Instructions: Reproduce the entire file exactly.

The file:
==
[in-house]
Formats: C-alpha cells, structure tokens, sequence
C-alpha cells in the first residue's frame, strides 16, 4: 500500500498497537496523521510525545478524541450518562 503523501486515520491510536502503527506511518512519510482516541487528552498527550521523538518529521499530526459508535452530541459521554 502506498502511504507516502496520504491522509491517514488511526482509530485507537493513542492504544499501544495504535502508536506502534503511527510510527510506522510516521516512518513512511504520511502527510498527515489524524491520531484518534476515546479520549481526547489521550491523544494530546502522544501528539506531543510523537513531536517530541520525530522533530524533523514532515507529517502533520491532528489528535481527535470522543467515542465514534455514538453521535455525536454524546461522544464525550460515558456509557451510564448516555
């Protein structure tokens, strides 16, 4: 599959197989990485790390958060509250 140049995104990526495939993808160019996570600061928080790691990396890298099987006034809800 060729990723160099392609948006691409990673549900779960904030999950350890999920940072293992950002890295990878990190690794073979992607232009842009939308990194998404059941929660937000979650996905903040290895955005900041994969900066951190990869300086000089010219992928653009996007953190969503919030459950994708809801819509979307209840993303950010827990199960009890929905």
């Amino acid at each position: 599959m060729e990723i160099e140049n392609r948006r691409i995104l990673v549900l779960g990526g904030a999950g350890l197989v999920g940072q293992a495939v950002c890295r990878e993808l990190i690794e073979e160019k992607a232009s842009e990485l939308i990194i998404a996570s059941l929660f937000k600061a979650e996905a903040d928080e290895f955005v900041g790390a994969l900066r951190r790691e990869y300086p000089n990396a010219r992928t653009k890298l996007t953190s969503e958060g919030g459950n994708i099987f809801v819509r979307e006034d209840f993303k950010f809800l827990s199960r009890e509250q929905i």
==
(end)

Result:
[in-house]
Formats: C-alpha cells, structure tokens, sequence
C-alpha cells in the first residue's frame, strides 16, 4: 500500500498497537496523521510525545478524541450518562 503523501486515520491510536502503527506511518512519510482516541487528552498527550521523538518529521499530526459508535452530541459521554 502506498502511504507516502496520504491522509491517514488511526482509530485507537493513542492504544499501544495504535502508536506502534503511527510510527510506522510516521516512518513512511504520511502527510498527515489524524491520531484518534476515546479520549481526547489521550491523544494530546502522544501528539506531543510523537513531536517530541520525530522533530524533523514532515507529517502533520491532528489528535481527535470522543467515542465514534455514538453521535455525536454524546461522544464525550460515558456509557451510564448516555
């Protein structure tokens, strides 16, 4: 599959197989990485790390958060509250 140049995104990526495939993808160019996570600061928080790691990396890298099987006034809800 060729990723160099392609948006691409990673549900779960904030999950350890999920940072293992950002890295990878990190690794073979992607232009842009939308990194998404059941929660937000979650996905903040290895955005900041994969900066951190990869300086000089010219992928653009996007953190969503919030459950994708809801819509979307209840993303950010827990199960009890929905």
């Amino acid at each position: 599959m060729e990723i160099e140049n392609r948006r691409i995104l990673v549900l779960g990526g904030a999950g350890l197989v999920g940072q293992a495939v950002c890295r990878e993808l990190i690794e073979e160019k992607a232009s842009e990485l939308i990194i998404a996570s059941l929660f937000k600061a979650e996905a903040d928080e290895f955005v900041g790390a994969l900066r951190r790691e990869y300086p000089n990396a010219r992928t653009k890298l996007t953190s969503e958060g919030g459950n994708i099987f809801v819509r979307e006034d209840f993303k950010f809800l827990s199960r009890e509250q929905i």